Thomas M. Disch was born on 2 February 1940 in Des Moines, Iowa. He attended Catholic school but was generally a free-thinker and often in conflict with the religious authorities around him. He worked as a library page when he was 15 and was there exposed to a lecture by a member of the Ballets Russe, leading him to take ballet classes for two years; he credits this experience with teaching him self-discipline and giving him a chance to meet other non-conformists.

After high school he went into the Army briefly but was soon discharged. Then he attended NYU for a while, but left the university after making his first writing sale, the science fiction story "The Double Timer" to Fantastic Magazine. He worked in advertising on and off while writing and making a name for himself in the 1960s "new wave" of science fiction. His 1969 novel Camp Concentration is an SF classic. By 1970 he was also publishing poetry and soon would be writing in other fiction genres. He and his longtime companion Charles Naylor also co-edited several anthologies in the 1970s.

In 1978 he wrote the children's story "The Brave Little Toaster" which was rejected by children's publishers, eventually appearing in the magazine Fantasy and Science Fiction and being optioned by Disney for an animated movie which would come out in 1987. (He also wrote the book which became the first sequel, "The Brave Little Toaster Goes To Mars.") He also wrote poetry, book reviews, theater criticism, plays, including one, The Cardinal Detoxes, which the Roman Catholic diocese of New York attempted to stop performances of in a building the Church owned.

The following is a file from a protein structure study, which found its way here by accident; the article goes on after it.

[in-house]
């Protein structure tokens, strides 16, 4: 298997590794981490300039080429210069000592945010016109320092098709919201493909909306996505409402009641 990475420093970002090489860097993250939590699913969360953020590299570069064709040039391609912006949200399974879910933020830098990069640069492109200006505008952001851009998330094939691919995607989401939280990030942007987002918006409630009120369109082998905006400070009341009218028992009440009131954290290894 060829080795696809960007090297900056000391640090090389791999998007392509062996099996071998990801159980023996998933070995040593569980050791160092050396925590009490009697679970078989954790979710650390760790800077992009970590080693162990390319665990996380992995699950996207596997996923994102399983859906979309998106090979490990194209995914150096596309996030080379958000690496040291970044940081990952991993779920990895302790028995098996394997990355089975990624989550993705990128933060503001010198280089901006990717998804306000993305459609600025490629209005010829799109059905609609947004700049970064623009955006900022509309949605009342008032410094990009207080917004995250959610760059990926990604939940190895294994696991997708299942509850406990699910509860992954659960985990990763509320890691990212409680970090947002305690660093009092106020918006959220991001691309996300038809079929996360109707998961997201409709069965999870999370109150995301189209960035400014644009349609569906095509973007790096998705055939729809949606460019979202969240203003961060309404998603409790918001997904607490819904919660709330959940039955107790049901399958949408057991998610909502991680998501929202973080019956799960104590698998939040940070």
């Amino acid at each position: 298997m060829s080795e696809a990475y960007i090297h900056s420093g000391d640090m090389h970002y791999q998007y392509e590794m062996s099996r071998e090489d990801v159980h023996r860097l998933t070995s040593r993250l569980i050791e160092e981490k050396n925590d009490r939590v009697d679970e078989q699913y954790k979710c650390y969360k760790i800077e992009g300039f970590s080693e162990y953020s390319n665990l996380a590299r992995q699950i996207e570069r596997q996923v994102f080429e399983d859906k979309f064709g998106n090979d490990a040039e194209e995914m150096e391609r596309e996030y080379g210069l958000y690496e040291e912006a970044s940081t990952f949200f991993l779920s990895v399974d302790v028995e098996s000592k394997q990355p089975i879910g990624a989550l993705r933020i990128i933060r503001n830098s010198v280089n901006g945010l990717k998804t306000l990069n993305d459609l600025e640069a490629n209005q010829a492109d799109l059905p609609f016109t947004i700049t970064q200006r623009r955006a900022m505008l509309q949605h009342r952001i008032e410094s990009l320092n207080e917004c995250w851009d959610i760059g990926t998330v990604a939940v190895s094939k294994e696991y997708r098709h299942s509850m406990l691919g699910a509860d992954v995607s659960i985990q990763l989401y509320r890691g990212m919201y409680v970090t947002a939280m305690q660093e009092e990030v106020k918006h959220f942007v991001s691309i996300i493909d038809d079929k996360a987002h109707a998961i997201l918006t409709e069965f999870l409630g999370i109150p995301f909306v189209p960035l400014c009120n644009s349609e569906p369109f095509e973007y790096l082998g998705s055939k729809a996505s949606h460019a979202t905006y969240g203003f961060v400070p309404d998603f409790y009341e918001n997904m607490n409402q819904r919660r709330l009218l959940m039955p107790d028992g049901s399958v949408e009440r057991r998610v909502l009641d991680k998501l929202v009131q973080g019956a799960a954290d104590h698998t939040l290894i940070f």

Disch committed suicide on July 4, 2008, in his New York City apartment. Friends reported that he had been depressed since Charles Naylor died in 2005. Naylor's illness had used up their savings; their house in Barryville, New York had been flooded and "succumbed to mildew," in the words of the Telegraph obituary; and Naylor had been the named tenant on their rent-controlled New York apartment, so Disch was left in fear of eviction. “He was simply ground down by the sequence of catastrophes,” his friend the novelist Norman Rush, said to the New York Times.